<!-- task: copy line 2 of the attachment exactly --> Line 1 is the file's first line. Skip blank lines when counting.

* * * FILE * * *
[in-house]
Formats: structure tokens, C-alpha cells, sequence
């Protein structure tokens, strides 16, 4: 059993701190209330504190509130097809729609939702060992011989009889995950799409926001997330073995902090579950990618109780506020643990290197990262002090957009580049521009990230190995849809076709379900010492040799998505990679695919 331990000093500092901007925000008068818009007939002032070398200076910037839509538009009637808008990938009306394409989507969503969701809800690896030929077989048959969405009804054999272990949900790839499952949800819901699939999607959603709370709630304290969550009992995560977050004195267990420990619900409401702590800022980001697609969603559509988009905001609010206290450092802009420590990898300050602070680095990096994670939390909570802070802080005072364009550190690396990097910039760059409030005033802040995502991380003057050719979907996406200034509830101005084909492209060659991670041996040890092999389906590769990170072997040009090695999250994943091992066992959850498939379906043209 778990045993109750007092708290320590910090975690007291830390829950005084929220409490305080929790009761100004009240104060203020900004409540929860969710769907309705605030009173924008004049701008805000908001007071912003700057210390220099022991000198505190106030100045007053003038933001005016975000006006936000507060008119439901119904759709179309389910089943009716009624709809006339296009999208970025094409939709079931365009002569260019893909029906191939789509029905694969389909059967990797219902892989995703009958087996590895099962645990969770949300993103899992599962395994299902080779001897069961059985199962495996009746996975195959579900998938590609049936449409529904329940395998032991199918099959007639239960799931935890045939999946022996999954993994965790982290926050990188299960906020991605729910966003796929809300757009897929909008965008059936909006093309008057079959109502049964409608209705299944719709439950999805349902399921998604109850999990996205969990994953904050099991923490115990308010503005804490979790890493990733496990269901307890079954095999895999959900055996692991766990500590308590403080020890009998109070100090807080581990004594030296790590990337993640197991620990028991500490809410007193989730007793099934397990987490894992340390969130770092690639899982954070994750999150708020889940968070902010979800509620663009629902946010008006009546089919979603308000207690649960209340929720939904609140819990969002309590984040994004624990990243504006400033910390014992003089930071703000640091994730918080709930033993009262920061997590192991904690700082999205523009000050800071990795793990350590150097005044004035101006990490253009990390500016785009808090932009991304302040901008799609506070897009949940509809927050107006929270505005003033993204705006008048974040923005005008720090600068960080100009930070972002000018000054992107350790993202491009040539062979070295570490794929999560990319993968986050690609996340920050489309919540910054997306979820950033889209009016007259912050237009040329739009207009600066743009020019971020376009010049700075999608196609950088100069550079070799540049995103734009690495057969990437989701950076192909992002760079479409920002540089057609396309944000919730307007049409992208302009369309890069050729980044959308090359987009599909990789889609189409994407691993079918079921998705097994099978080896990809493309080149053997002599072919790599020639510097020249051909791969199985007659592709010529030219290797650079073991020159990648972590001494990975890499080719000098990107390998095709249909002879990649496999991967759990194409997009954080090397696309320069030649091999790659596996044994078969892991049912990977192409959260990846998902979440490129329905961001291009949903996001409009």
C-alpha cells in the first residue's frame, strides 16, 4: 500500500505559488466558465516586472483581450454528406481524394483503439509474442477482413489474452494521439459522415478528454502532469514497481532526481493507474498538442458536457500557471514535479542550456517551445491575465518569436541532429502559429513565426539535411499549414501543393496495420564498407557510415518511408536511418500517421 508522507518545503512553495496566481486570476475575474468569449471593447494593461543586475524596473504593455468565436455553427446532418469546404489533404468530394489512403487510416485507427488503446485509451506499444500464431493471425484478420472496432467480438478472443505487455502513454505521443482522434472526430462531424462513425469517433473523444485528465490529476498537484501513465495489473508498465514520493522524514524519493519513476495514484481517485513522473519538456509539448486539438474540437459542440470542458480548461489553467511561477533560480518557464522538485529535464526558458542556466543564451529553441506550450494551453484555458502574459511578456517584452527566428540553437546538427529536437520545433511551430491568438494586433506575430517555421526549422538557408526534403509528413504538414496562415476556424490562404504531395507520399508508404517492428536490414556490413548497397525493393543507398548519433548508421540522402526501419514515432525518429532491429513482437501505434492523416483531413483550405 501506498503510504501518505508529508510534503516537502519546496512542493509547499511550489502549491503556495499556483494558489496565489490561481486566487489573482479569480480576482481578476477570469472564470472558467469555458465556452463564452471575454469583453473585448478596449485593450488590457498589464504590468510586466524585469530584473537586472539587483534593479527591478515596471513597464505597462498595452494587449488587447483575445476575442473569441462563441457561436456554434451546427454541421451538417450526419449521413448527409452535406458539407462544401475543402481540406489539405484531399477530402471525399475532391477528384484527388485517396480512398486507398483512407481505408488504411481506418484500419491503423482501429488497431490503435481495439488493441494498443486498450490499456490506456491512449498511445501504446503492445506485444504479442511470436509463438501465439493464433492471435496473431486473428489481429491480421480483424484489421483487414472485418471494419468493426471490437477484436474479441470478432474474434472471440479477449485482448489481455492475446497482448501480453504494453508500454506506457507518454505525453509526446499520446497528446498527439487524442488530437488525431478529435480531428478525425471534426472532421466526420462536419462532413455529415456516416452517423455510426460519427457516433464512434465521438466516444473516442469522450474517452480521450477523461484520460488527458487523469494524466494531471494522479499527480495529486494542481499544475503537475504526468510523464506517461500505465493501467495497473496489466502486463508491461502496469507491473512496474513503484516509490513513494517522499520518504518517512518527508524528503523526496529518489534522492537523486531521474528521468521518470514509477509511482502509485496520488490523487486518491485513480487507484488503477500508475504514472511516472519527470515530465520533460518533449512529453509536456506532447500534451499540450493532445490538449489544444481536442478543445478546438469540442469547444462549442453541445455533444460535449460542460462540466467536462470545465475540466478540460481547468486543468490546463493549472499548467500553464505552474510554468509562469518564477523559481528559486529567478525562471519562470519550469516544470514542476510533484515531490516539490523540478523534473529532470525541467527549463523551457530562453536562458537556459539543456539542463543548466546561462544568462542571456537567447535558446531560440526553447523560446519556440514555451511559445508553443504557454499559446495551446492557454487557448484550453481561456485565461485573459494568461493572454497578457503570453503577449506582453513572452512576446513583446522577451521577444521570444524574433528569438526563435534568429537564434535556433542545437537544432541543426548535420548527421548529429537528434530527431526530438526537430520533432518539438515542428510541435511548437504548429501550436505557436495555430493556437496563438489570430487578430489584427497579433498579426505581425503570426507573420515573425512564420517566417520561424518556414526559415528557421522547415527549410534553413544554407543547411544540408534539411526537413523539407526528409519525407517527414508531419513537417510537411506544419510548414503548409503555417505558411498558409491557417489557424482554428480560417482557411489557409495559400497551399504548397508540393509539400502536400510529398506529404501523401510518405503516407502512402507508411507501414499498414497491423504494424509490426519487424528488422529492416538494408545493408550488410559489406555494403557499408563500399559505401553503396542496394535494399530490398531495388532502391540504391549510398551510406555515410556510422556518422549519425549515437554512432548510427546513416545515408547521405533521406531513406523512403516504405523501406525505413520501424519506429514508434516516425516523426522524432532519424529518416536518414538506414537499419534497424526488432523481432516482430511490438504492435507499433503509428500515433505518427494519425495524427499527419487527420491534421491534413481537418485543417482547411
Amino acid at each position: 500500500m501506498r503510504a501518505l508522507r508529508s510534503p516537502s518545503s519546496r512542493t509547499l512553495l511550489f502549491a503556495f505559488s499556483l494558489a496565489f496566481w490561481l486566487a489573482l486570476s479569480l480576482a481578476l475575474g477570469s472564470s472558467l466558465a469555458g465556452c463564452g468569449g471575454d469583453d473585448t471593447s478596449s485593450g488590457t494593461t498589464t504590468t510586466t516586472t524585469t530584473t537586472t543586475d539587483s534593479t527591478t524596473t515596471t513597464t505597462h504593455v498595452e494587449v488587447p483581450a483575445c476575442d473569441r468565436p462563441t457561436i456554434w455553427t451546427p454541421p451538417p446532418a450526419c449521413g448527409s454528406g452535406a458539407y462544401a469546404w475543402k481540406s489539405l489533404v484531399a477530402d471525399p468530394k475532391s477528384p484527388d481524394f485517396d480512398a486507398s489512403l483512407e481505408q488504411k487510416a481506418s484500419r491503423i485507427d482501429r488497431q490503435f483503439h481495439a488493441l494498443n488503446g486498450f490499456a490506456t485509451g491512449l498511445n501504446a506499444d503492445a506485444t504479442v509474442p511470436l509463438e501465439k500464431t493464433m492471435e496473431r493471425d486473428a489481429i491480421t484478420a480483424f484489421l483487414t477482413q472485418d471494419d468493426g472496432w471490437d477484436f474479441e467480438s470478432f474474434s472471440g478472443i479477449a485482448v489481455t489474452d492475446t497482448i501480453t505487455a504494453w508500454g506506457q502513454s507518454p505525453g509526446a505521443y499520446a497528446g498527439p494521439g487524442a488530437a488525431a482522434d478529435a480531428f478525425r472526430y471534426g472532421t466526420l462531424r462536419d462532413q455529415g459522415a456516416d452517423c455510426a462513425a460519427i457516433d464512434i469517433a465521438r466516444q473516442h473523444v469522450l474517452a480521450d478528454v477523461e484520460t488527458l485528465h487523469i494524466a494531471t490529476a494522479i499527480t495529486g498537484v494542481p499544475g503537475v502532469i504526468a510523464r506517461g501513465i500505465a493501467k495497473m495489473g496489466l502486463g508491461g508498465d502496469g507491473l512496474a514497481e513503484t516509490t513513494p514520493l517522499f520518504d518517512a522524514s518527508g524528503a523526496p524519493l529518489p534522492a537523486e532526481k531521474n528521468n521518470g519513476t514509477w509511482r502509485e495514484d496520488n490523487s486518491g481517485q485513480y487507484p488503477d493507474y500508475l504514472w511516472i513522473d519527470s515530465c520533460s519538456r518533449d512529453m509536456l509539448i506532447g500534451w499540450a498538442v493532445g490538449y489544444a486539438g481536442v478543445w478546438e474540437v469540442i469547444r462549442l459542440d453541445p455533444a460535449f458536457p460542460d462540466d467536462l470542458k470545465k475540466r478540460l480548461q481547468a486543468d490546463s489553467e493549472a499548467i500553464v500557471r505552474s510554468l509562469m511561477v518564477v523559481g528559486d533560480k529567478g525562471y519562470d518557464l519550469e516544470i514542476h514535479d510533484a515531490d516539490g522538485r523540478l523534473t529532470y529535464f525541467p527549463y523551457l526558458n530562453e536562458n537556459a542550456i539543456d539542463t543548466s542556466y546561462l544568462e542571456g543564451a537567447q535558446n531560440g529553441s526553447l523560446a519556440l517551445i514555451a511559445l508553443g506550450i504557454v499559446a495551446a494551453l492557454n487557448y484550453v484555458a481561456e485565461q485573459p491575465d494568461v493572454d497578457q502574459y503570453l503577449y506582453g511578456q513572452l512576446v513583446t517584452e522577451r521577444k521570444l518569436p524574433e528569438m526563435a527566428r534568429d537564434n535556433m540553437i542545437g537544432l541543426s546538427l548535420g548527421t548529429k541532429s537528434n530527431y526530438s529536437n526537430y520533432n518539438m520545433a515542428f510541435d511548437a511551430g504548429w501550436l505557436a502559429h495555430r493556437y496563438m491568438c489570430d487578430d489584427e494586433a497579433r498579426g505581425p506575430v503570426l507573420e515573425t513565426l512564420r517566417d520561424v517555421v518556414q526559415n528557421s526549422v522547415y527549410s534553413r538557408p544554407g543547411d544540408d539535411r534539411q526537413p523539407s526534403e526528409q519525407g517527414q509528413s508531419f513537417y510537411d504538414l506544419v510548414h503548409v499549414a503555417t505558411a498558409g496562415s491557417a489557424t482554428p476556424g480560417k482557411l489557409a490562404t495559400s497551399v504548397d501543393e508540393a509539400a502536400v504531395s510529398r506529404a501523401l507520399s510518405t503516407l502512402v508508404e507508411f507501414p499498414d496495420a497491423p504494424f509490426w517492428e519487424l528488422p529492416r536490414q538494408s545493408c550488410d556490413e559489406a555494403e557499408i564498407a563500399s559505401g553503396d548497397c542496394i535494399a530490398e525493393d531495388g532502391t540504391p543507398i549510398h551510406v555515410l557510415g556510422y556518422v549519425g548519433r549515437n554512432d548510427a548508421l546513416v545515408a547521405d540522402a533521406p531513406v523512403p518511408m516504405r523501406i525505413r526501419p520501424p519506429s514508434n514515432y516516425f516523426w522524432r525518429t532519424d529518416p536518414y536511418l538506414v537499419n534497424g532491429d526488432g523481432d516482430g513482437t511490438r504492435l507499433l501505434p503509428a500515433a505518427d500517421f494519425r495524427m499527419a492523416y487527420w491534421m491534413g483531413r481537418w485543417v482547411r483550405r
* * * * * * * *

Formats: structure tokens, C-alpha cells, sequence